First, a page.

How to Get a Good Haircut (and Better Loving)

My hair is absolutely my favorite thing about the way I look. It is, in many ways, the physical embodiment of my personality. The blonde ringlets are a bit unruly and unpredictable, they’re unique, and they have the potential to be absolutely beautiful when cared for properly.

That’s why I take my haircuts very, very seriously.

A good haircut makes it possible for my hair to look its best, which makes me feel my best. A bad haircut? Ugh. It’s like stealing my superpower.

With so much at stake, I have made it my mission over the last couple decades to master the art of getting a good haircut. Today, I’m going to share my wisdom with you.

Because it’s not just about getting a good haircut.

These secrets to getting a good haircut are also the secrets to getting good customer service, more wow in the bedroom, and exactly what you need in your relationships.


Ready? Let’s get started.


1. Show up  looking good.

Sure, your hair is in bad need of a cut and you’re probably going to get a shampoo – but it’s still a good idea to make an effort to look good when you walk in the door. Why? Because you set the bar high from the word Go.

This is human nature. Real estate agents will tell you that tenants take better care of a property that is updated and well maintained. We take better care of what is clearly valued.

Value yourself first, and let that self care be visible to others.

2. Know what you want.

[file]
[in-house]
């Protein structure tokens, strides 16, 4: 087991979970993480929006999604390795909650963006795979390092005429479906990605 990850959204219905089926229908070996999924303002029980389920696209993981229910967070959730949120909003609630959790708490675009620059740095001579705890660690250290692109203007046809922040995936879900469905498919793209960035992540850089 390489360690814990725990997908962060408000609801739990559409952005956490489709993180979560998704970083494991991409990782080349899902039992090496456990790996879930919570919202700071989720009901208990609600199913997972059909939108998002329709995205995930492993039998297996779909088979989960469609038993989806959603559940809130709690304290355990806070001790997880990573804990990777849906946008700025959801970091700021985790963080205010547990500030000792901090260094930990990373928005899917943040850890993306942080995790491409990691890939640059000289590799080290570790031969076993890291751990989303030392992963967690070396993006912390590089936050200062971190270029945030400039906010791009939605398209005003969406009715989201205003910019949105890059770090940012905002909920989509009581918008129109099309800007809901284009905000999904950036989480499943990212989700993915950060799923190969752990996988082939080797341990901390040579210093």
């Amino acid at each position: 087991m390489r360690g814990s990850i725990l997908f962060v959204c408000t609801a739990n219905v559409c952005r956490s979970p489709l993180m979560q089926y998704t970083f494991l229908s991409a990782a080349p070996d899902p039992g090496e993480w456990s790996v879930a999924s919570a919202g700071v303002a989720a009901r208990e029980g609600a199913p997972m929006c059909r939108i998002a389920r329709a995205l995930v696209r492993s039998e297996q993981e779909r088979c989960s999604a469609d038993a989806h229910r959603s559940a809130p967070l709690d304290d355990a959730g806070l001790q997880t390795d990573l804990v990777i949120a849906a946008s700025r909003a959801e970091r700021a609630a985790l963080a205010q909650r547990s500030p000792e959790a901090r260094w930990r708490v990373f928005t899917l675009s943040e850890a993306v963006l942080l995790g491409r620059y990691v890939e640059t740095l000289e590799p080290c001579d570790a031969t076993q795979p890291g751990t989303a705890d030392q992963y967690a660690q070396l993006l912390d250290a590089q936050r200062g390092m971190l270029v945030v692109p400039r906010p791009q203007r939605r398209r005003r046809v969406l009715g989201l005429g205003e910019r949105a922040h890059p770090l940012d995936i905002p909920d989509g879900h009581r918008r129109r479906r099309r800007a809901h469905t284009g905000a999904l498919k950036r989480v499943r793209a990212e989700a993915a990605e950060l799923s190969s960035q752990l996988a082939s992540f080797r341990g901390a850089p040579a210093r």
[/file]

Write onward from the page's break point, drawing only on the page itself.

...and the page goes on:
If you sit in a stylist’s chair and ask to be surprised, prepare to be surprised – and possibly very disappointed.

You simply cannot get what you want if you don’t know what you want.


3. Communicate your needs clearly.

Here’s the tricky part: getting what you want out of your head and into someone else’s.

Stylists aren’t mind readers. (Neither are lovers.)

Use pictures. Draw shapes. Point and lift with your hands. Take the time to learn the lingo so you can give detailed instructions about layers or textures.

Don’t skimp on this part. Take as much time as needed and whatever means necessary to get your vision across clearly.

4. Speak up if things aren’t going well.

Two people coming together for a single purpose is almost always going to lead to some confusion. That’s OK. What’s not OK is staying silent because you don’t want to offend your partner – er, stylist. They want to do a good job!

Speak up. Say, “no.” Say, “a little more off the top.” Say, “still not enough.”

This is all about owning your responsibility in the process.

5. Pick a partner you can trust.

You have to be accountable for your role in the process; you also need to know where yours stops and theirs begins. You cannot cut your own hair or maintain two halves of a healthy relationship.

Ideally, you’ll find a stylist who is committed to listening to your needs and doing their best work every time. When that happens, you’ll learn to trust their expertise and listen to their advice when they say things like “please let me blow dry before I cut one more inch.”

If you don’t have that trust and you don’t feel like you both are invested in a good outcome, don’t settle.

There are plenty of good stylists in town who are dying to get their hands on a strong, beautiful customer who knows what she wants.


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